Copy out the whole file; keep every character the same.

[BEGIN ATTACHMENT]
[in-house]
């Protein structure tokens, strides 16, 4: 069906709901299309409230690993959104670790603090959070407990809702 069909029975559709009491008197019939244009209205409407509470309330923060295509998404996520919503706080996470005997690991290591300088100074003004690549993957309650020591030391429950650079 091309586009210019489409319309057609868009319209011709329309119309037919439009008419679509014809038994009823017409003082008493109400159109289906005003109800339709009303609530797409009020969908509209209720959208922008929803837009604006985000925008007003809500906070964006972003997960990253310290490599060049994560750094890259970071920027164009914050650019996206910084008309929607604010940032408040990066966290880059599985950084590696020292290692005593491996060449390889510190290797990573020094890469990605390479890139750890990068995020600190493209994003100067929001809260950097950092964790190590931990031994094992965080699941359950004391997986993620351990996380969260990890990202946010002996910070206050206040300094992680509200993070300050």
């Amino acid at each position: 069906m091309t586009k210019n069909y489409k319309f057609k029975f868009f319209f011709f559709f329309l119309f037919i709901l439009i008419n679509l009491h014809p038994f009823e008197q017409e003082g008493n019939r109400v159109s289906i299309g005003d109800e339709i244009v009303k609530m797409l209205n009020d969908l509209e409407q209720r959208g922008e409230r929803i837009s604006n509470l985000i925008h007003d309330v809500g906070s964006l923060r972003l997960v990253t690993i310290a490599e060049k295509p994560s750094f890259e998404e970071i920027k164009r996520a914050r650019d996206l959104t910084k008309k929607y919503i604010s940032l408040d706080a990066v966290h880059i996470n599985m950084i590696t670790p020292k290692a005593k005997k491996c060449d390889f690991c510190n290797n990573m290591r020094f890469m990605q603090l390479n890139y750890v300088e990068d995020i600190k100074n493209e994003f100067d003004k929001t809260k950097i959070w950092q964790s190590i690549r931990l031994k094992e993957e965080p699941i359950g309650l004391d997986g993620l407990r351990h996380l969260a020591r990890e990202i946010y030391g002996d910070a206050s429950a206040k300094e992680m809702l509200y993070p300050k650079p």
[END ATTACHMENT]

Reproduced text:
[in-house]
């Protein structure tokens, strides 16, 4: 069906709901299309409230690993959104670790603090959070407990809702 069909029975559709009491008197019939244009209205409407509470309330923060295509998404996520919503706080996470005997690991290591300088100074003004690549993957309650020591030391429950650079 091309586009210019489409319309057609868009319209011709329309119309037919439009008419679509014809038994009823017409003082008493109400159109289906005003109800339709009303609530797409009020969908509209209720959208922008929803837009604006985000925008007003809500906070964006972003997960990253310290490599060049994560750094890259970071920027164009914050650019996206910084008309929607604010940032408040990066966290880059599985950084590696020292290692005593491996060449390889510190290797990573020094890469990605390479890139750890990068995020600190493209994003100067929001809260950097950092964790190590931990031994094992965080699941359950004391997986993620351990996380969260990890990202946010002996910070206050206040300094992680509200993070300050």
């Amino acid at each position: 069906m091309t586009k210019n069909y489409k319309f057609k029975f868009f319209f011709f559709f329309l119309f037919i709901l439009i008419n679509l009491h014809p038994f009823e008197q017409e003082g008493n019939r109400v159109s289906i299309g005003d109800e339709i244009v009303k609530m797409l209205n009020d969908l509209e409407q209720r959208g922008e409230r929803i837009s604006n509470l985000i925008h007003d309330v809500g906070s964006l923060r972003l997960v990253t690993i310290a490599e060049k295509p994560s750094f890259e998404e970071i920027k164009r996520a914050r650019d996206l959104t910084k008309k929607y919503i604010s940032l408040d706080a990066v966290h880059i996470n599985m950084i590696t670790p020292k290692a005593k005997k491996c060449d390889f690991c510190n290797n990573m290591r020094f890469m990605q603090l390479n890139y750890v300088e990068d995020i600190k100074n493209e994003f100067d003004k929001t809260k950097i959070w950092q964790s190590i690549r931990l031994k094992e993957e965080p699941i359950g309650l004391d997986g993620l407990r351990h996380l969260a020591r990890e990202i946010y030391g002996d910070a206050s429950a206040k300094e992680m809702l509200y993070p300050k650079p």